Speak its Name!, referring to what was described by Oscar Wilde’s lover Lord Alfred Douglas as “the love that dare not speak its name”, commemorates 50 years (in 2017) since the partial decriminalisation of male homosexuality in England and Wales.

“Exhibition” is maybe a grandiose term for a little queer wall in an old building full, for the most part, of paintings of probably bigoted straight white guys who are turning like skeletal rotisserie chickens in their graves at the thought of their portraits inhabiting the same space as known homosexual diver Tom Daley.


Tom Daley By Bettina von Zwehl, 2010 © Bettina von Zwehl

When you’re gay, or LBTQ, you make little pilgrimages to “exhibitions” like this. You probably don’t expect anything mind-blowing or world-changing, but you appreciate the effort. Unless you’re one of those “fuck The Establishment and literally everything to do with it” queers. In which case, fair. Don’t come to this exhibition. You’ll hate it. But you probably know that already.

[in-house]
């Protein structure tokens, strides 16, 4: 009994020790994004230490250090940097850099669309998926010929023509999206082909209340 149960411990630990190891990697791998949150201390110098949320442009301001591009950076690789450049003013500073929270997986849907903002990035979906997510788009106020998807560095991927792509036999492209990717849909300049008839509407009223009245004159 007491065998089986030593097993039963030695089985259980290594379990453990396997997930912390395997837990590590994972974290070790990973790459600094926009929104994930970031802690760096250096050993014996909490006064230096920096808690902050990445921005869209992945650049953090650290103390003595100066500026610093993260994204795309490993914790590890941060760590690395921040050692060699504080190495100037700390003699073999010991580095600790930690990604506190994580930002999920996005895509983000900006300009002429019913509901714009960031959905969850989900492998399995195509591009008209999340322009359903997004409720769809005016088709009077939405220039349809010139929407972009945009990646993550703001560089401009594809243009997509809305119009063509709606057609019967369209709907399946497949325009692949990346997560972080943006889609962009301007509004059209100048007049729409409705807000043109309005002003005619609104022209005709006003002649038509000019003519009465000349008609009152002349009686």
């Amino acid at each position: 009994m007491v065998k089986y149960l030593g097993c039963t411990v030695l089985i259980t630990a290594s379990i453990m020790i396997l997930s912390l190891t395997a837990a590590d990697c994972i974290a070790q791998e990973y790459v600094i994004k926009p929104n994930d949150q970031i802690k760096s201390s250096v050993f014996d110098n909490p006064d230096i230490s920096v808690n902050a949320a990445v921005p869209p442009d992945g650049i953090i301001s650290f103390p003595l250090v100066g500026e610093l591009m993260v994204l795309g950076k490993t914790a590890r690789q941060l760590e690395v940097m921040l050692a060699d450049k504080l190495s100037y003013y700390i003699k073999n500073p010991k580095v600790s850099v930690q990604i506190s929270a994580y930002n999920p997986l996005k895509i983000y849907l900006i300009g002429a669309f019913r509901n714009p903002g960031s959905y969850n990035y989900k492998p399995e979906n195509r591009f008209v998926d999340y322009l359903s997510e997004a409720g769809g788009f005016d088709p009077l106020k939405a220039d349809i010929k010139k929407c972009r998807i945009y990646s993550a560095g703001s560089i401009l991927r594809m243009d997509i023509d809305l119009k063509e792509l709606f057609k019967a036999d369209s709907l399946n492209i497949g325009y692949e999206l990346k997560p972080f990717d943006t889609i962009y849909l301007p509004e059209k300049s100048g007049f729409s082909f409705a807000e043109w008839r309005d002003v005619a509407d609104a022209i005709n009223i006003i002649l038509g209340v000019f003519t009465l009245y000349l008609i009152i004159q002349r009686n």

But I think I like having Tudors and known homosexuals in the same hallowed space. Of course, Angela Eagle et al aren’t the NPG’s first queer inhabitants. Being non-hetero, you see, isn’t a modern invention. From David Hockney to Radclyffe Hall, the NPG’s collection is not entirely devoid of Gay. But sometimes context is important. Albeit one rather tiny wall dedicated to the bravery of coming out is – I hate to say it – sort of heart-warming.


Angela Eagle by Victoria Carew Hunt, 1998 © Victoria Carew Hunt / National Portrait Gallery, London

Plus, look at Eagle up there on the “yay for gay” wall. All smiley like that whole “running for Labour leader and getting called a treacherous dyke by zealots” thing never happened.

I can’t say I feel particularly inspired. The quotes are mostly the usual “coming out was scary”-type fare, which people like me have read, lived and continue to live almost every day. This is all quite mundane to queers, but you can pretty much guarantee that some straight visitors to the NPG will be scandalised by Speak its Name! And I guess that’s the whole point.

Eleanor Margolis is a freelance journalist, whose "Lez Miserable" column appears weekly on the New Statesman website.